“Why the Fuck Didn’t You Laugh, Then?”

by |
08/13/2014 4:00 AM |

In See You Next Tuesday, shot at various points along the G line and opening at Cinema Village on August 22, Mona (Eleanore Pienta) is a supermarket checkout girl in the last days of a ticking-time-bomb pregnancy. The film begins by sketching the childish codependence of Mona and her recovering-addict mother (Dana Eskelson), and their estrangement from Mona’s younger sister (Molly Plunk), with short dyed hair and a live-in African-American novelist girlfriend (described as a “real person” by an indolently drunk hipster at her bartending day job). But as Mona’s tentative employment and housing situations, and increasingly evident pathology, begin to exert a cyclonic pull on her family’s extended social circles, unresolved issues rise to the surface as bodily excretions and atavism (sometimes cover-your-mouth funny). Though the film is compassionate and ultimately redemptive, it exerts a rubbernecking fascination; Ben Sachs, of the Chicago Reader, aptly described it as being about the kind of people you’d try desperately to avoid making eye contact with on public transit. The film is the feature debut of writer-director Drew Tobia, 28, who currently lives in the Bushwick-Ridgewood borderlands. We exchanged questions and answers over email earlier this month.

The film stages the kind of interactions—screaming fights; loud, wet, public breakdowns—that your average citydweller is used to speedwalking away from. So I’m curious about the impetus for the story and the characters. Where did these people come from, how did you decide to spend the length of a film with them? I’ve read that you and Eleanore Pienta came up with Mona based on one of her characters in a photographic self-portrait, but her whole life and milieu…
I always liked harsh and abrasive characters and subject matter, but I think some of the things I was writing before were a little too sarcastic or ironic. I wanted to do something that was personal and sincere while still keeping the dark humor I’m drawn to, but I was having a hard time figuring a way in. Eleanore has been a good friend for a decade, and that’s the work she does. I saw those pictures and I went through the thought process like you might passing by somebody that looks interesting, thinking, like, you must have a mother, you must have people in your life who love you, you must have people in your life who hate you, you’re not just a colorful extra in the movie of my life, you’re the star of your own. And then, especially thinking of Eleanore in the role, it started to become easy making this person somebody I wanted to spend a feature length with, while touching on things that were and are important to me, like who are the people that mean something to you, how does the past affect your present, living on top of so many different people in a quickly changing city…

The film depicts a range of racial and class identities within contemporary Brooklyn. (Even in the Clinton Hill exteriors, from the Pioneer on Lafayette and Grand, to locavore deli Victory Garden.) It’s both fascinating, and darkly comic, to watch Mona’s antisocial behavior (and its implications of a pathologically damaged upbringing, and the lack of a social safety net) spread like contagion to ever more chi-chi tiers of Brooklyn society…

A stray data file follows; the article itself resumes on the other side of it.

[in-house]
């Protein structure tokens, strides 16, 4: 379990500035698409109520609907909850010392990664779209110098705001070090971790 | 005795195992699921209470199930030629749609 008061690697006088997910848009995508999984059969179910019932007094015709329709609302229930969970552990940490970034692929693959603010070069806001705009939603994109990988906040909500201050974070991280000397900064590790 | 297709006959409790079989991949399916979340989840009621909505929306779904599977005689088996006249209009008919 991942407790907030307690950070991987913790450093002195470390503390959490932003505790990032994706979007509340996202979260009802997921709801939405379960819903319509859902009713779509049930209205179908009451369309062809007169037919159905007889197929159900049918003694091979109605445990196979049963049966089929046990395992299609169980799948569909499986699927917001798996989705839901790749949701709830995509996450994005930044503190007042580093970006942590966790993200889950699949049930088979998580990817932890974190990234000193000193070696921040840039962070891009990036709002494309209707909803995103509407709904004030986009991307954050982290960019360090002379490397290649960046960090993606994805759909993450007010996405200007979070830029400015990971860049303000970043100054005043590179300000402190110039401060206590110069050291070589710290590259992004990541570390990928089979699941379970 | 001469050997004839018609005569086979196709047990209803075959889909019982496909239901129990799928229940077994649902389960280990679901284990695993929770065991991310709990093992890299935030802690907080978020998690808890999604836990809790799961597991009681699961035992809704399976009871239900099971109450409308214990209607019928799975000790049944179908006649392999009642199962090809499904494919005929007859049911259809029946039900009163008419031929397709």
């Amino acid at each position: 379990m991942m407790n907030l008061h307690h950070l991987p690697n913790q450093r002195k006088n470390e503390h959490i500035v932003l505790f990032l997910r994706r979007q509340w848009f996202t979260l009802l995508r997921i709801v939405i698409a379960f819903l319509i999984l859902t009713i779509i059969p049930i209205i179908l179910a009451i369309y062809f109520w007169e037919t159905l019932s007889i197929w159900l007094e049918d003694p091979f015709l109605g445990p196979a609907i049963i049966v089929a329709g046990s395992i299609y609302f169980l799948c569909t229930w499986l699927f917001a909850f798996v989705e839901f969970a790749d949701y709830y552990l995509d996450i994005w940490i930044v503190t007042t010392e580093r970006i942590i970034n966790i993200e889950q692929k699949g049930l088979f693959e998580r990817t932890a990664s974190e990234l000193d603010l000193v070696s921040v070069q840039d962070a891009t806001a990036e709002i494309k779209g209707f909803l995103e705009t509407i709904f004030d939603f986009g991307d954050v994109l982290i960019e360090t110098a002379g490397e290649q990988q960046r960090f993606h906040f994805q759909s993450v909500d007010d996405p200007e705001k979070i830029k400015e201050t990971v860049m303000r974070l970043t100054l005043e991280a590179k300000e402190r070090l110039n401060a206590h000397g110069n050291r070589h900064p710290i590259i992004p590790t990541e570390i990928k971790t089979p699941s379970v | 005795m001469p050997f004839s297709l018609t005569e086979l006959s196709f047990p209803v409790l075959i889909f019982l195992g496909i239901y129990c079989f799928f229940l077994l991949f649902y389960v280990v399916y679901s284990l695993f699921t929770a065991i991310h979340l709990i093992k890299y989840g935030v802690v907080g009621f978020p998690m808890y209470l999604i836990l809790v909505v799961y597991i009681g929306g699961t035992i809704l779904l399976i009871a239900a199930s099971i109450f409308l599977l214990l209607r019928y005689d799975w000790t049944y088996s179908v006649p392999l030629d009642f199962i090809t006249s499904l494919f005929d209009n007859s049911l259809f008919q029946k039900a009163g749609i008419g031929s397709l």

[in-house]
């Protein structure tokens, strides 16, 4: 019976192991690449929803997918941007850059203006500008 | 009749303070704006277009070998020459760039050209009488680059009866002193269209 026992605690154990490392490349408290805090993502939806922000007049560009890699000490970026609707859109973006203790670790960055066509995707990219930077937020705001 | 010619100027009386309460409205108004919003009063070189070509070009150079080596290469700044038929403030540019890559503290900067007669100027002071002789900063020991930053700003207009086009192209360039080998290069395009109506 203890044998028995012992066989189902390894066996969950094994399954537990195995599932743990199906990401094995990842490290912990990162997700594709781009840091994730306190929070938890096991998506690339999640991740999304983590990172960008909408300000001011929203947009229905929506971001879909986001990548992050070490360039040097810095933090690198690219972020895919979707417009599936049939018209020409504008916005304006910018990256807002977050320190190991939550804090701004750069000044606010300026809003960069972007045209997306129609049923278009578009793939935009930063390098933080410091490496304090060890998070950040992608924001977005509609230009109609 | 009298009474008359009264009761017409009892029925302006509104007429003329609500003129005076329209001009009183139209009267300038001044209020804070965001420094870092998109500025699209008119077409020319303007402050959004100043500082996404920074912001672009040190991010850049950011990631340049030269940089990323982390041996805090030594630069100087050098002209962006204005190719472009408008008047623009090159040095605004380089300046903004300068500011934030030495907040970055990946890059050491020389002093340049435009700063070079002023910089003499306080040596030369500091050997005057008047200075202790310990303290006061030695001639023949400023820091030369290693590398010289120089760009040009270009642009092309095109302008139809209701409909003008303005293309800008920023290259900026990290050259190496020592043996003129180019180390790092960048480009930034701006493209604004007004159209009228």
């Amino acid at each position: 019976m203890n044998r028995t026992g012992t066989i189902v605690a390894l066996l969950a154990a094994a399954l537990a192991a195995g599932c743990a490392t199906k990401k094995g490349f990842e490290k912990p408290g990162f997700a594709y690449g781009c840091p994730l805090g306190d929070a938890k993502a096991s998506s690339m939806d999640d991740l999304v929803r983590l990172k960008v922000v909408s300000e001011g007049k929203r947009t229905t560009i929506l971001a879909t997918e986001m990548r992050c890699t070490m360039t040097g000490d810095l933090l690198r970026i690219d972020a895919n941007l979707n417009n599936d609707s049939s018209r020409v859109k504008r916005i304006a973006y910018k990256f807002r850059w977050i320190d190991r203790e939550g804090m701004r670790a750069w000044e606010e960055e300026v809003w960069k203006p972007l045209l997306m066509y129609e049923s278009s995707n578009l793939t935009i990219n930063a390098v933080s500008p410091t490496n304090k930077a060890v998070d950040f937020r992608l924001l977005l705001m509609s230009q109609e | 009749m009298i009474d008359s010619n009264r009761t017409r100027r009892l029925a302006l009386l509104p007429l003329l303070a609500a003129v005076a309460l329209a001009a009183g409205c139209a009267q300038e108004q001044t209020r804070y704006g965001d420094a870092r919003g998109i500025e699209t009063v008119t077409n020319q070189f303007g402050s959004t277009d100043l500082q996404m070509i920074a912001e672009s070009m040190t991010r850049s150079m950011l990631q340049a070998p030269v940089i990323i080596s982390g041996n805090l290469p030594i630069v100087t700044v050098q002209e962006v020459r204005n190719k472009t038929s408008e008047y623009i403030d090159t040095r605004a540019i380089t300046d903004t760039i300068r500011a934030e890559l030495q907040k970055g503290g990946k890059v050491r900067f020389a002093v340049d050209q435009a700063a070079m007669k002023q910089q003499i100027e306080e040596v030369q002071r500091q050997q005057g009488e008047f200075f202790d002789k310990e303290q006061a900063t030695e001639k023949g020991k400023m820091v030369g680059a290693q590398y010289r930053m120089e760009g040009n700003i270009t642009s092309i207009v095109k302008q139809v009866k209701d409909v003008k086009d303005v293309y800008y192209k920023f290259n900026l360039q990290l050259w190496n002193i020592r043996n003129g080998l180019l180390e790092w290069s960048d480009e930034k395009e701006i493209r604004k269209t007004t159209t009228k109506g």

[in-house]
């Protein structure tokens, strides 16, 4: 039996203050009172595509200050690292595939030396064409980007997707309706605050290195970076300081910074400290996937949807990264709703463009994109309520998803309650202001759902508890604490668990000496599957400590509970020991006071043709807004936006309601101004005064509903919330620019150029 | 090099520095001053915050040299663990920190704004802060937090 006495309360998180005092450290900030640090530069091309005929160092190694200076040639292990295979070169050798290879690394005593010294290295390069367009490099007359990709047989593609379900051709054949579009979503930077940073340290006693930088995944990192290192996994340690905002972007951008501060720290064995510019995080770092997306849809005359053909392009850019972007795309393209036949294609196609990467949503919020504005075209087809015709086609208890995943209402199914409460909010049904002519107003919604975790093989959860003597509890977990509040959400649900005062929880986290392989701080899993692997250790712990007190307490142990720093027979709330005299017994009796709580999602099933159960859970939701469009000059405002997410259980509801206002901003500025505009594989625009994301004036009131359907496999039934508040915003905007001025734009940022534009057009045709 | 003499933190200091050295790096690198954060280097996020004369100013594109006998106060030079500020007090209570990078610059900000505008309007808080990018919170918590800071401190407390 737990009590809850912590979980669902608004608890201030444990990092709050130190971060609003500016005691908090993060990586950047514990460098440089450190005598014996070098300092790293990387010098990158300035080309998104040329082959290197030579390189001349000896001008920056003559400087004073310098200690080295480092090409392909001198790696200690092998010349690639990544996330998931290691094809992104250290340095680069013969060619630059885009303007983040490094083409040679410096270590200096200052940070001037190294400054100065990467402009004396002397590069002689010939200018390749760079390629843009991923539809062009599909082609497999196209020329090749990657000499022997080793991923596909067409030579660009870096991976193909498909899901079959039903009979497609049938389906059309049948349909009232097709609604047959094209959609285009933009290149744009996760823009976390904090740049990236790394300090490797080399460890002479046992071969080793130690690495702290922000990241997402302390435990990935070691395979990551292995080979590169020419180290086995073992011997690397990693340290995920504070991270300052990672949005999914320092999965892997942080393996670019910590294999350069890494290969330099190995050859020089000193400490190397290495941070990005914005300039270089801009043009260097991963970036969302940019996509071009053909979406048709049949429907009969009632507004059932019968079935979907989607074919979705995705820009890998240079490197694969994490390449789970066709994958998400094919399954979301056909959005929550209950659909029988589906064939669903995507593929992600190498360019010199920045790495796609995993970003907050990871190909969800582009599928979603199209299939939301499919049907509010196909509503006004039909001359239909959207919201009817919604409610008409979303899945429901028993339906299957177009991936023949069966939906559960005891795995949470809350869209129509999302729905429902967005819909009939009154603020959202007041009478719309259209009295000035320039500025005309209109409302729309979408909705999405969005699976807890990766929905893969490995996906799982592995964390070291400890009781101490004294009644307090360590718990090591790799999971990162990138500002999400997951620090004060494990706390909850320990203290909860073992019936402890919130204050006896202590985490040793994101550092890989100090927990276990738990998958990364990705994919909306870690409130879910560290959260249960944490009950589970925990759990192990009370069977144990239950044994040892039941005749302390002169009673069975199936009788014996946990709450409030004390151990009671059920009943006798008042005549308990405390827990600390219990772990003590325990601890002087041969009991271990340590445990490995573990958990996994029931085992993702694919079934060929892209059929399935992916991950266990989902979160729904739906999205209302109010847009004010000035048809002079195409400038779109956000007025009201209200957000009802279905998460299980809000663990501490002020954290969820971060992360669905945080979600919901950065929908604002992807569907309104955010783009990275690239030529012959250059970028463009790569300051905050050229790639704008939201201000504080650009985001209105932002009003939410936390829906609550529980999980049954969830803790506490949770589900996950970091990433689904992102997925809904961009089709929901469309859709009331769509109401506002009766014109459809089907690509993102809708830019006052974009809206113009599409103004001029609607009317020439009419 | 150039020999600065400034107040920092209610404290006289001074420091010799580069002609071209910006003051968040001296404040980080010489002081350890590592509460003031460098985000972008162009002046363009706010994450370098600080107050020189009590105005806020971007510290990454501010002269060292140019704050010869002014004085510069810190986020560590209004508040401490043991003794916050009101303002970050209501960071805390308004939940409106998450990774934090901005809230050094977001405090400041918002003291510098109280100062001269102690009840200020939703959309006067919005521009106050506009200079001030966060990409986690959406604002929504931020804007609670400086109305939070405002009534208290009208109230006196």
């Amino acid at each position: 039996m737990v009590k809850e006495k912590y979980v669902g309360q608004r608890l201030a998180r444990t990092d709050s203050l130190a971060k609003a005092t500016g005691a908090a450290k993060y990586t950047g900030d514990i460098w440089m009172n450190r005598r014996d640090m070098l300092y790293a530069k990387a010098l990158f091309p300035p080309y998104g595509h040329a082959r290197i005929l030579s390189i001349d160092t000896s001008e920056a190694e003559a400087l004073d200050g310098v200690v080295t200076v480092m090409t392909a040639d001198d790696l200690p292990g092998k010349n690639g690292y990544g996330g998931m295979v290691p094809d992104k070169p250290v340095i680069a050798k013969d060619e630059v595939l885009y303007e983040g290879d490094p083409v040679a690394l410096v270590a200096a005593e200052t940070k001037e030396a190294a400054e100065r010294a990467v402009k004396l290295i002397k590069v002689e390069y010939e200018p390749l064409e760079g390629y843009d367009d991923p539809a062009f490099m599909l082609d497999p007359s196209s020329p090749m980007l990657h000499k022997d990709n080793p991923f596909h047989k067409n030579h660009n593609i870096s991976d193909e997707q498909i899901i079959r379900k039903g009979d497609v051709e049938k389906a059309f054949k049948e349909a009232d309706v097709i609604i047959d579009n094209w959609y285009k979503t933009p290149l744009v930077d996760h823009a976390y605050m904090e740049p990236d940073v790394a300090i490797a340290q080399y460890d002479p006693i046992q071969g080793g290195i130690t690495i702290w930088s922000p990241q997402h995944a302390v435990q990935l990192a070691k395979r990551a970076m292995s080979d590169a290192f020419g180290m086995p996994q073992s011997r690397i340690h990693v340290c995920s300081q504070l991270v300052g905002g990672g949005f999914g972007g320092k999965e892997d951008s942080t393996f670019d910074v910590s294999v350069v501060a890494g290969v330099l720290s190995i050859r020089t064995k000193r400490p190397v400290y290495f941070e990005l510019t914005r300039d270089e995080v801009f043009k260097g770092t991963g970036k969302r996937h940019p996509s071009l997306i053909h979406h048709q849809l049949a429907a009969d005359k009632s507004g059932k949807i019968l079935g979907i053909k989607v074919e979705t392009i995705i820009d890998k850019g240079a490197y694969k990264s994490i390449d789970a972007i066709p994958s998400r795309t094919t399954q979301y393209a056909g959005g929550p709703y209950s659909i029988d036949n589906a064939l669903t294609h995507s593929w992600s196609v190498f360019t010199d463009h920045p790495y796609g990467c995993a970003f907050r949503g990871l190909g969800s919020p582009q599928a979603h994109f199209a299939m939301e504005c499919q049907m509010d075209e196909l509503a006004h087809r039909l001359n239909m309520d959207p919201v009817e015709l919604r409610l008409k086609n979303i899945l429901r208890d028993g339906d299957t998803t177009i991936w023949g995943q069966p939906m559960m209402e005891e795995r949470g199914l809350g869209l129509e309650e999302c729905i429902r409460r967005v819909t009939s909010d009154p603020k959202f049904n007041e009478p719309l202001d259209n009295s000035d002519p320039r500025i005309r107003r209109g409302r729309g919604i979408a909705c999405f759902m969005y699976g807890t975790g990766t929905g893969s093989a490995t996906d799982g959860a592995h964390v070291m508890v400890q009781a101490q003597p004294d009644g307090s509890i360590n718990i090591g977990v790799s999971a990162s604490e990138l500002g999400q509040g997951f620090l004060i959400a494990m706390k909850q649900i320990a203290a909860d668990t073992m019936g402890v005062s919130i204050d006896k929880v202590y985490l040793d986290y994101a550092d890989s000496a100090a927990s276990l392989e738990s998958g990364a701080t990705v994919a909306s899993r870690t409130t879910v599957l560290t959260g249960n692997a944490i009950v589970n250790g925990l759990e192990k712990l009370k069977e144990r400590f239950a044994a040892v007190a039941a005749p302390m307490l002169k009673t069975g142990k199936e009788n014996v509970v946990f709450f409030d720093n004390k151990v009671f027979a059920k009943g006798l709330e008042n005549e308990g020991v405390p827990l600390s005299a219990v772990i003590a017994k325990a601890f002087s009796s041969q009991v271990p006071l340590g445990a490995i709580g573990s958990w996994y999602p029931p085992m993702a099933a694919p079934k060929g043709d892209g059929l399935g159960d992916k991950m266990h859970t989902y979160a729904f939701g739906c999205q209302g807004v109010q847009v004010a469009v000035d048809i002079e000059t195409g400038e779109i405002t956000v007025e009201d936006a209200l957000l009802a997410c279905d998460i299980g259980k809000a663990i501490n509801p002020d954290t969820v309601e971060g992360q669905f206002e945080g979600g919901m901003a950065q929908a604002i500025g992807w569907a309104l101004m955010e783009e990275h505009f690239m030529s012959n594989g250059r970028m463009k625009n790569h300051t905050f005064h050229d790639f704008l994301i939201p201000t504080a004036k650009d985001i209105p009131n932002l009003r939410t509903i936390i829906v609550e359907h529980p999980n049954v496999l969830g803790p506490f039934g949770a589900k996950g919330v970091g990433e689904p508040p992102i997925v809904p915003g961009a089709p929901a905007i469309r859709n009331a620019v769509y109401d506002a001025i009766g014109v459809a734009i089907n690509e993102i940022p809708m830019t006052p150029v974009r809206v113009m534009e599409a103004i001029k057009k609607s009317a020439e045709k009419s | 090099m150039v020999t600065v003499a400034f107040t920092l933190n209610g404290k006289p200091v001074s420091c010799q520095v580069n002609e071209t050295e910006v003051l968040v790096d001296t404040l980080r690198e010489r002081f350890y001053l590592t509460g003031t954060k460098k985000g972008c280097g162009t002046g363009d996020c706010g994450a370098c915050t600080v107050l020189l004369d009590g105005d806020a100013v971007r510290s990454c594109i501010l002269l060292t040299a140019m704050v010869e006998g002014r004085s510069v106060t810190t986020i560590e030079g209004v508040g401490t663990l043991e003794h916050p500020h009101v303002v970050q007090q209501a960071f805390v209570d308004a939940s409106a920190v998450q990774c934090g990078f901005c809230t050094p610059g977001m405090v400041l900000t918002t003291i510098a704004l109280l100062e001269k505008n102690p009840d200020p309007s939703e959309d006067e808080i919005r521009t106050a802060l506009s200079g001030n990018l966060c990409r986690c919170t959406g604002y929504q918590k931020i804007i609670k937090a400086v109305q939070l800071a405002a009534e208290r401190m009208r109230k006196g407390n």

That was a very conscious thought, and there was more of it in earlier drafts of the script, but I wanted that attitude to pervade the film instead of being obvious. I wanted to have a diverse cast that showed off the kinds of people I see in Brooklyn but rarely see in films about Brooklyn, partially because I think people are afraid they’ll offend somebody, so they just ignore it. Going back to your earlier question about avoiding people that are weird or different, you can’t avoid Mona when she’s in your path, because she won’t let you! The party scene [in which Mona and Jordan disrupt a middle-aged brownstoner gathering] was so much fun to do, because we shot a lot of the social niceties and introductions after we’d shot them getting kicked out, so that stuff was played with a falseness and a politeness that this movie isn’t about.

It’s notable that you’re a male writer-director making a film populated almost entirely with women going through very diffuse, equally intense personal crises…
A lot of the time I get questions about the female-centric cast like it’s a weird thing, and I’m aware that for the most part, a cast populated by men is the norm and a cast populated by women is treated like specialty fare. The dynamics just worked better with women, and there were some actors I really wanted to work with and I was writing with them in mind, but I never set out to make a movie about what it means to be a woman, I just wrote about what it means to be a human. Everybody’s been Mona, at one point or another in their lives. Except not necessarily pregnant. With a baby, anyway.

When the movie plays to an audience, does it get laughs where and when you expected it would?
Audiences WIDELY differ in how they watch the film. I’ve gone to screenings where there is laughter throughout and it’s a great feeling, and I’ve gone to screenings where it’s completely silent and I think, oh god I failed, and then people after will come up to me and say “I loved it so much and I thought it was so funny” and I’m like “well why the fuck didn’t you laugh then you nearly gave me a heart attack.” I was talking about this with some friends recently, that if somebody doesn’t laugh in the beginning and make it ok to laugh, then people get nervous and don’t want to laugh out loud or think they shouldn’t be laughing so they don’t.